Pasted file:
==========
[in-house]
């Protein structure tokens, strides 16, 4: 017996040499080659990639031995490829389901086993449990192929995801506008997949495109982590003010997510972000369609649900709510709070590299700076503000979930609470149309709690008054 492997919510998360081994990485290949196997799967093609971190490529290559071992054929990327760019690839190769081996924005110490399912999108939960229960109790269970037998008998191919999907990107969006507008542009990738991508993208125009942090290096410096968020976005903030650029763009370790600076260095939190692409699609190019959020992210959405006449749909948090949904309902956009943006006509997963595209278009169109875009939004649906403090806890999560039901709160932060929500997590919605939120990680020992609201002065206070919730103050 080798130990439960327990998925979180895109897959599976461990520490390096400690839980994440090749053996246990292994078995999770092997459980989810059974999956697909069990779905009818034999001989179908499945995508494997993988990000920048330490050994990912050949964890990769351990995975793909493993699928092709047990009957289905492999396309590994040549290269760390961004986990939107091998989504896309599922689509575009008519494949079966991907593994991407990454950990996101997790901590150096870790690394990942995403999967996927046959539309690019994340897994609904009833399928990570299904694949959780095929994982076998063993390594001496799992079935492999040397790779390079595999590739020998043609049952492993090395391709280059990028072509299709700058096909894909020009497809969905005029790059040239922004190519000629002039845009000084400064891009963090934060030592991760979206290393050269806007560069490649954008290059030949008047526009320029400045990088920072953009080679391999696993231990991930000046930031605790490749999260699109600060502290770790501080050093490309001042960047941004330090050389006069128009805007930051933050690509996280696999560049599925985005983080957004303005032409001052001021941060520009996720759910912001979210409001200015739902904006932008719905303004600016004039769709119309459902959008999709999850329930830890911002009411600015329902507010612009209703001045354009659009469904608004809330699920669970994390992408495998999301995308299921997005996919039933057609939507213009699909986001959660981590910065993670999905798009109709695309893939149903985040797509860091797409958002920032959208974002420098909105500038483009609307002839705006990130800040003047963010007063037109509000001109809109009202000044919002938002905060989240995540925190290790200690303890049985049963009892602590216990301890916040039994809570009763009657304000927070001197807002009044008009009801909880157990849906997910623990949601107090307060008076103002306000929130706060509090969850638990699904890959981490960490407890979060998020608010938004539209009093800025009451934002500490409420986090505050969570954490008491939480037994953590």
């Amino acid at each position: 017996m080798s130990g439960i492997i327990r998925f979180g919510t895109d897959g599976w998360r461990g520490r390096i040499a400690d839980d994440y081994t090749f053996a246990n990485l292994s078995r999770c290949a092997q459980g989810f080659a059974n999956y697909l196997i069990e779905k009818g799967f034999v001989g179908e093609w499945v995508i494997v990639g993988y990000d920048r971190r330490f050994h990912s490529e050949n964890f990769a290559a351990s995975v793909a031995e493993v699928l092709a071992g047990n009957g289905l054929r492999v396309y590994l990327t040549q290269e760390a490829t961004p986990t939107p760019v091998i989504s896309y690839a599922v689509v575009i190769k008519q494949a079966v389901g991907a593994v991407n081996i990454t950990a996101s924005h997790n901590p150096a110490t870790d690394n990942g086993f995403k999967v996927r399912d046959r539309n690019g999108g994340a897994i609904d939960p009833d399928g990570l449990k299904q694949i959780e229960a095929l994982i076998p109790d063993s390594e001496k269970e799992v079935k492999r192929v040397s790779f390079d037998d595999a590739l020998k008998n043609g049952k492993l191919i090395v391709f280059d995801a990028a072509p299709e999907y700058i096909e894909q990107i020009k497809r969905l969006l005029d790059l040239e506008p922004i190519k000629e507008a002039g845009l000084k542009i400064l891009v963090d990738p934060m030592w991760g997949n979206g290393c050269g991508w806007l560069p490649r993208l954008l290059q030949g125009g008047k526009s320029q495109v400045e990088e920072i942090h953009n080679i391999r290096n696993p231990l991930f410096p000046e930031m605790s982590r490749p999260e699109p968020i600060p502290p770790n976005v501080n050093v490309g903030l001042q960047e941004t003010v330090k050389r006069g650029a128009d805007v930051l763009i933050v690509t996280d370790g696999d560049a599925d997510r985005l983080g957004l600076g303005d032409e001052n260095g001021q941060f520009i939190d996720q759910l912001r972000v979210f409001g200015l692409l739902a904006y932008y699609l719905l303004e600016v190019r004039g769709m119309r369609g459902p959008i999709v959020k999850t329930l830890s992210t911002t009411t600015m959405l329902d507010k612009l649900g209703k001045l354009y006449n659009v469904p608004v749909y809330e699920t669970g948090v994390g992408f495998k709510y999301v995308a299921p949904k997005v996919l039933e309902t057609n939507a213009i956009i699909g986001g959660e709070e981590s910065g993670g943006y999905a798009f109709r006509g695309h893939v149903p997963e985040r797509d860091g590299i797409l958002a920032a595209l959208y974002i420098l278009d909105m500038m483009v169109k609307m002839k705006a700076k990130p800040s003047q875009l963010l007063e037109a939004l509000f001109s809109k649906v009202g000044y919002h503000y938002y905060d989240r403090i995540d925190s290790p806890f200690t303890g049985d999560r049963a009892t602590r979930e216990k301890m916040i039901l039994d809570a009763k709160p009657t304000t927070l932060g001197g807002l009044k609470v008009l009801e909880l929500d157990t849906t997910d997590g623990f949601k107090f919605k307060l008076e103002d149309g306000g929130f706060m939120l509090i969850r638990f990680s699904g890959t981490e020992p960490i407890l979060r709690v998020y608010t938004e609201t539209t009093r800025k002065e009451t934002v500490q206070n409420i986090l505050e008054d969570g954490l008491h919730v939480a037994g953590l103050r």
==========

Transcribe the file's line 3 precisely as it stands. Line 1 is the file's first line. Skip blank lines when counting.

């Amino acid at each position: 017996m080798s130990g439960i492997i327990r998925f979180g919510t895109d897959g599976w998360r461990g520490r390096i040499a400690d839980d994440y081994t090749f053996a246990n990485l292994s078995r999770c290949a092997q459980g989810f080659a059974n999956y697909l196997i069990e779905k009818g799967f034999v001989g179908e093609w499945v995508i494997v990639g993988y990000d920048r971190r330490f050994h990912s490529e050949n964890f990769a290559a351990s995975v793909a031995e493993v699928l092709a071992g047990n009957g289905l054929r492999v396309y590994l990327t040549q290269e760390a490829t961004p986990t939107p760019v091998i989504s896309y690839a599922v689509v575009i190769k008519q494949a079966v389901g991907a593994v991407n081996i990454t950990a996101s924005h997790n901590p150096a110490t870790d690394n990942g086993f995403k999967v996927r399912d046959r539309n690019g999108g994340a897994i609904d939960p009833d399928g990570l449990k299904q694949i959780e229960a095929l994982i076998p109790d063993s390594e001496k269970e799992v079935k492999r192929v040397s790779f390079d037998d595999a590739l020998k008998n043609g049952k492993l191919i090395v391709f280059d995801a990028a072509p299709e999907y700058i096909e894909q990107i020009k497809r969905l969006l005029d790059l040239e506008p922004i190519k000629e507008a002039g845009l000084k542009i400064l891009v963090d990738p934060m030592w991760g997949n979206g290393c050269g991508w806007l560069p490649r993208l954008l290059q030949g125009g008047k526009s320029q495109v400045e990088e920072i942090h953009n080679i391999r290096n696993p231990l991930f410096p000046e930031m605790s982590r490749p999260e699109p968020i600060p502290p770790n976005v501080n050093v490309g903030l001042q960047e941004t003010v330090k050389r006069g650029a128009d805007v930051l763009i933050v690509t996280d370790g696999d560049a599925d997510r985005l983080g957004l600076g303005d032409e001052n260095g001021q941060f520009i939190d996720q759910l912001r972000v979210f409001g200015l692409l739902a904006y932008y699609l719905l303004e600016v190019r004039g769709m119309r369609g459902p959008i999709v959020k999850t329930l830890s992210t911002t009411t600015m959405l329902d507010k612009l649900g209703k001045l354009y006449n659009v469904p608004v749909y809330e699920t669970g948090v994390g992408f495998k709510y999301v995308a299921p949904k997005v996919l039933e309902t057609n939507a213009i956009i699909g986001g959660e709070e981590s910065g993670g943006y999905a798009f109709r006509g695309h893939v149903p997963e985040r797509d860091g590299i797409l958002a920032a595209l959208y974002i420098l278009d909105m500038m483009v169109k609307m002839k705006a700076k990130p800040s003047q875009l963010l007063e037109a939004l509000f001109s809109k649906v009202g000044y919002h503000y938002y905060d989240r403090i995540d925190s290790p806890f200690t303890g049985d999560r049963a009892t602590r979930e216990k301890m916040i039901l039994d809570a009763k709160p009657t304000t927070l932060g001197g807002l009044k609470v008009l009801e909880l929500d157990t849906t997910d997590g623990f949601k107090f919605k307060l008076e103002d149309g306000g929130f706060m939120l509090i969850r638990f990680s699904g890959t981490e020992p960490i407890l979060r709690v998020y608010t938004e609201t539209t009093r800025k002065e009451t934002v500490q206070n409420i986090l505050e008054d969570g954490l008491h919730v939480a037994g953590l103050r």